In terms of the search for identity, our  consistent refusal to give consent to the war has had, or should have had, one important effect. We have signaled to the powers-that-be that we do not intend to accept without question any and every crusade which the government may decide to launch. There were times when it seemed that we were the only people who had not draped the state in some divine surplice. Perhaps there were others, but there were none so vocal nor so visible as we, none so intent on calling attention to what had developed into one of the most monstrous slaughters in civilized history. Of course, we made some errors in our fervent attacks on the war, but they could not compare with the errors of the war itself or the mistaken zeal which led to its perpetration.

The Cambodian incursion, the Haiphong minings—those were the events which eclipsed much of our time at Amherst. After each incident, we responded: to the first, because it seemed a senseless widening of a war already too long and protracted; to the second because the existence of the world as we know it seemed threatened by the fiat of one man who obviously saw the globe as a field upon which to act out his private fantasies. Some have not yet forgiven us for our persistence, for neglecting our studies, as they euphemized it. But we did what we had to do. We would have betrayed the liberal arts ideal had we chosen to sit mute. Liberal arts education, an enterprise whose major concern is, or should be, the improvement of human beings and the human condition, would have been made a mockery had we chosen to remain silent.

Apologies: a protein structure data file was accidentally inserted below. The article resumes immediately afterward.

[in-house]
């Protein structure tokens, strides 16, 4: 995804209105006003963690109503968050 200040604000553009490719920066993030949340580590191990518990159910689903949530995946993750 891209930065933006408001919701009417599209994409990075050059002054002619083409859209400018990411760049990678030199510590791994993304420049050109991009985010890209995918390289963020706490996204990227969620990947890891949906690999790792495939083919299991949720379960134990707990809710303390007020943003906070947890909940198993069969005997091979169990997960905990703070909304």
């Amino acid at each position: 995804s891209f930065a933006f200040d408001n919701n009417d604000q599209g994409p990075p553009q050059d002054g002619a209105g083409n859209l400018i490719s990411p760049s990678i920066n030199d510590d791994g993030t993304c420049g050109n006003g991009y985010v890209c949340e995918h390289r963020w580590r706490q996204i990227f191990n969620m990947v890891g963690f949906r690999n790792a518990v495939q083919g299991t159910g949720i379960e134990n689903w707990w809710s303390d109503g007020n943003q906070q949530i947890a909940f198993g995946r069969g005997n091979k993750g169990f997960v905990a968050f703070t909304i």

The war taught us something. It taught us that there do exist in the world evils monstrous enough, or potentially so, about which we cannot speak in detached terms. It taught us there are some things about which we cannot speak without raising our voices and that, in some instances, raising our voices may mean other than speaking loudly: at times it can mean—indeed, at times, it must mean—taking a decisive step, making a decisive move. Many of us took that step, many of us made that move in relation to the war. I don’t regret it. I don’t think that any of you should.